6. Use color to express yourself. Don't be afraid of that bright orange chair. Paint your wall lime green. Be brave when it comes to carpets, countertops, and tables. Color is beautiful.
  7. Use biodegradable and natural cleaning products.
  8. When you buy something for your home, get rid of something else. Seek balance.
  9. Make your space reconfigurable.
  10. Embrace technology."

—Karim Rashid, Karim Rashid Inc., New York City

"The housing market recession offers everyone involved in construction the chance to take a step back and wonder whether it's either financially wise or, indeed, architecturally clever to continue to see housing merely as a commodity to grow rich on. I'm a great believer in free markets and in the making of money, but I sincerely believe that in most cases, the commercial world cannot deliver housing of the necessary quality within the punishing demands of the standard financial calculation. There's a huge difference between what the public needs (a house that will look beautiful and function well for 50 years) and what the markets want (a commodity that can be traded in a year or two, just before the plastified walls start to buckle and the fake Doric column starts to peel). So it's the job of some kind of not-for-profit agency to step in and guarantee the quality of architecture and housing. The difference between good and bad architecture is often 5 percent—a 5 percent that the free market can't provide. We should find a way around this hurdle, for a country can't be great and compromised at an architectural level.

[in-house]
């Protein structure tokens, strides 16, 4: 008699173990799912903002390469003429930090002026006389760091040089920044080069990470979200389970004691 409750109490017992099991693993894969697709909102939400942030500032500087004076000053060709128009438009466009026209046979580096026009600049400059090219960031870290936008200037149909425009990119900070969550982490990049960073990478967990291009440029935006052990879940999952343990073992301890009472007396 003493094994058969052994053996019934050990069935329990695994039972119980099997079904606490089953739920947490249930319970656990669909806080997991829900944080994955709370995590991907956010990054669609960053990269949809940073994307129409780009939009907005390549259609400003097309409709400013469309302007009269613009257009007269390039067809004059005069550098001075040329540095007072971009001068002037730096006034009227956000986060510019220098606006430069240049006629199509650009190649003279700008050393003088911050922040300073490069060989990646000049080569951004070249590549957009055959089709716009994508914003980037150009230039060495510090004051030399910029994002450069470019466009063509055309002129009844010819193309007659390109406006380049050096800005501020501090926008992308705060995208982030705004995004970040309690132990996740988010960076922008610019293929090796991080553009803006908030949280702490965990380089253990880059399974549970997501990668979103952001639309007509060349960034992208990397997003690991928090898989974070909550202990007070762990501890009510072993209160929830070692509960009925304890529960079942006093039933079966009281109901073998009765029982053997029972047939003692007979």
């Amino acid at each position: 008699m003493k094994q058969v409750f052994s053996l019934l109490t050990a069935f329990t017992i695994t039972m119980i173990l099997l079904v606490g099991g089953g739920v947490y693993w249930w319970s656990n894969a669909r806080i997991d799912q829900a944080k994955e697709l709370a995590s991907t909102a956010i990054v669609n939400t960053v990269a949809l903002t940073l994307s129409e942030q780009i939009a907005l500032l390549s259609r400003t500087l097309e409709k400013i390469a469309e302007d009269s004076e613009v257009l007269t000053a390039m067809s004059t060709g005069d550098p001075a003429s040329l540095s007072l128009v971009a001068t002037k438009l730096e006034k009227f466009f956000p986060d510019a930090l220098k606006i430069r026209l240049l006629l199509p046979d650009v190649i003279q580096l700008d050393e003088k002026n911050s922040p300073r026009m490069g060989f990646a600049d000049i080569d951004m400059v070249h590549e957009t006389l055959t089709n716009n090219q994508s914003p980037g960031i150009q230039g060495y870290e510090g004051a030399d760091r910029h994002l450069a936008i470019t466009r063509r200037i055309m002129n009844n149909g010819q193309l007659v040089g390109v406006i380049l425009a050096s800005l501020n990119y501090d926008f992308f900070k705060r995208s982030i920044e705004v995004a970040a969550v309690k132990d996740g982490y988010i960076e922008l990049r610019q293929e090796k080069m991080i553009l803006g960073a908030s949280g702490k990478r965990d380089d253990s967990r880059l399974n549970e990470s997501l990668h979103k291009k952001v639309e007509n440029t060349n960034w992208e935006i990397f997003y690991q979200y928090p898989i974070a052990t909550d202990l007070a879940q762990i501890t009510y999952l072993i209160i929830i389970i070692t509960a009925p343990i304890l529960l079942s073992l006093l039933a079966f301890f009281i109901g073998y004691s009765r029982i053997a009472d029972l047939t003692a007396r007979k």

Alain de Botton  Architectural Critic and Writer  London
Credit: Vincent Starr

Alain de Botton
Architectural Critic and Writer